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Nerve Substitution and Grafting

Nerve substitution via grafting or nerve transfer should be achieved in patients with facial paralysis who lack the proximal nerve segment but have an intact distal neuromuscular pathway, including an intact distal segment of nerve and facial musculature suitable for reinnervation. A donor nerve, transferred and anastomosed to the distal facial nerve stump, innervates the facial muscles in place of the injured proximal facial nerve.

The spinal accessory, phrenic, and trigeminal nerves have been used in nerve transfer procedures. However, sacrificing these nerves involves significant morbidities. Therefore, the hypoglossal nerve transfer/graft and cross-facial grafting have remained the mainstays in treatment.

Selection of patients

Eighteen months after the original nerve injury, the facial muscles atrophy and do not regain any modicum of function. When the interval of facial nerve dysfunction is less than 18 months, primary repair, nerve grafting, or nerve transfers can be explored. Denervated facial musculature undergoes atrophy immediately after nerve injury and takes several years to complete. If the status of the facial musculature is in question, the team should perform electromyography (EMG), muscle biopsy, or both prior to the reinnervation procedure.

Proximal facial nerve segment

Several factors must be considered when selecting patients for nerve substitution. The availability of the distal neuromuscular unit is the most essential requirement for this technique. Unavailability of the proximal facial nerve segment most commonly occurs following cerebellopontine angle (CPA) surgery, in which the nerve is resected at the brainstem. It also occasionally occurs following radical or ablative procedures for tumors of the parotid gland, temporal bone, or skull base.

Intact distal neuromuscular unit

The surgeon must evaluate the distal neuromuscular unit. Denervated facial musculature undergoes atrophy and eventual fibrosis in a process that begins immediately after nerve injury and takes several years to complete. As stated above, if the status of the facial musculature is in question, perform EMG and muscle biopsy prior to the reinnervation procedure. The distal nerve stump also undergoes degeneration, as previously described, and severe neurofibrosis may limit axonal regrowth.

Suitable donor nerve and loss of donor nerve function

Nerve transfer always results in either total or partial loss of function in the donor nerve, depending on the technique used. Hypoglossal substitution results in paralysis or weakening of the ipsilateral tongue muscles, which may result in significant problems with speech, mastication, and swallowing.

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Nerve Grafting Techniques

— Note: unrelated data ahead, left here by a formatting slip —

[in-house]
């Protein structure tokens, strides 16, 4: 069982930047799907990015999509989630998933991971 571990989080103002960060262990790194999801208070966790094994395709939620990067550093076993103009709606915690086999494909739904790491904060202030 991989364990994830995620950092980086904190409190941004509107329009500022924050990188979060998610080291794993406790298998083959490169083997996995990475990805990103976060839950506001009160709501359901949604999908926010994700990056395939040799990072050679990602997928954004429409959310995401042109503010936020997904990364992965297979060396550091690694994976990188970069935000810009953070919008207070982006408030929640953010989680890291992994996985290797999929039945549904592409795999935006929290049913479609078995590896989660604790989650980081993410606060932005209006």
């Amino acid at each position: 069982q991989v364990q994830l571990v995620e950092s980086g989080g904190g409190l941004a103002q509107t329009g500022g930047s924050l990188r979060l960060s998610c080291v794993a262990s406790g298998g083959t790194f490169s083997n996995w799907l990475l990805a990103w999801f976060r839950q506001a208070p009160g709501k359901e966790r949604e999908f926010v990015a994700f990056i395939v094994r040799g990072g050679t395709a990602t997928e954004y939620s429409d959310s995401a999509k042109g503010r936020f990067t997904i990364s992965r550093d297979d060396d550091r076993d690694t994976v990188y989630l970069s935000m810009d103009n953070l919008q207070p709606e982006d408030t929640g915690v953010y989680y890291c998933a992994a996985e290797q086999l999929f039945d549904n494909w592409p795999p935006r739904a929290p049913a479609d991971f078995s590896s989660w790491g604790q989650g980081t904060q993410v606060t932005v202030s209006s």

Direct hypoglossal-to-facial graft

Korte performed the first hypoglossal-facial nerve anastomosis in 1901. [15] May reports improvement of tone and symmetry in more than 90% of patients who undergo this procedure. Initial results usually are observed within 4-6 months, indicating the amount of time necessary for axons to travel to the distal motor endplate. Voluntary movement develops and continues to improve for up to 2-3 years.

Spontaneous, symmetrical movement is unlikely following this type of procedure. Patients must undergo biofeedback and motor sensory reeducation to learn voluntary control of movement, decrease synkinesis, and limit facial grimacing that can occur with mastication.

The team evaluates function of the facial nerve following hypoglossal-facial anastomosis by the degrees of tone, symmetry, movement, and synkinesis exhibited rather than by the traditional House-Brackmann scale.

A review of several large series of patients found that 42-65% of patients experienced good to excellent results, which were described as the presence of tone and symmetry, with fair to good movement and moderate to mild synkinesis.

Complications following hypoglossal-to-facial anastomosis include variable degrees of hemitongue atrophy and functional disability, including difficulty with chewing, swallowing, and speaking. In general, these impairments improve over time, and many patients report fewer problems chewing postoperatively than preoperatively. This likely is due to improvement of buccal tone.

Partial hypoglossal-to-facial jump graft

A partial hypoglossal-to-facial nerve transfer using a jump graft can reanimate the facial muscles while curbing the complications of complete hypoglossal sacrifice. In this technique, a cable graft is anastomosed in a notch in the hypoglossal nerve and attached to the intact facial nerve stump using microsurgical principles.

May analyzed results and complications between cranial nerve XII-VII direct-transfer and XII-VII jump-graft techniques and found that only 8% of patients undergoing jump grafting experienced permanent tongue deficit, compared with 100% of nerve transfer patients. Good facial movement and expression were noted in 41% of jump graft patients, and the patients experienced less synkinesis than did the nerve transfer patients. [16]

Facial motor function generally is not as strong following a jump graft, and recovery of facial function has been found to take longer in jump grafts.

Cross-facial nerve graft

Smith and Scaramella first reported cross-facial nerve grafting in 1971. This technique provides the potential for symmetry and involuntary mimetic function. Disadvantages include weakening of the contralateral facial nerve and inadequate power to innervate the ipsilateral musculature.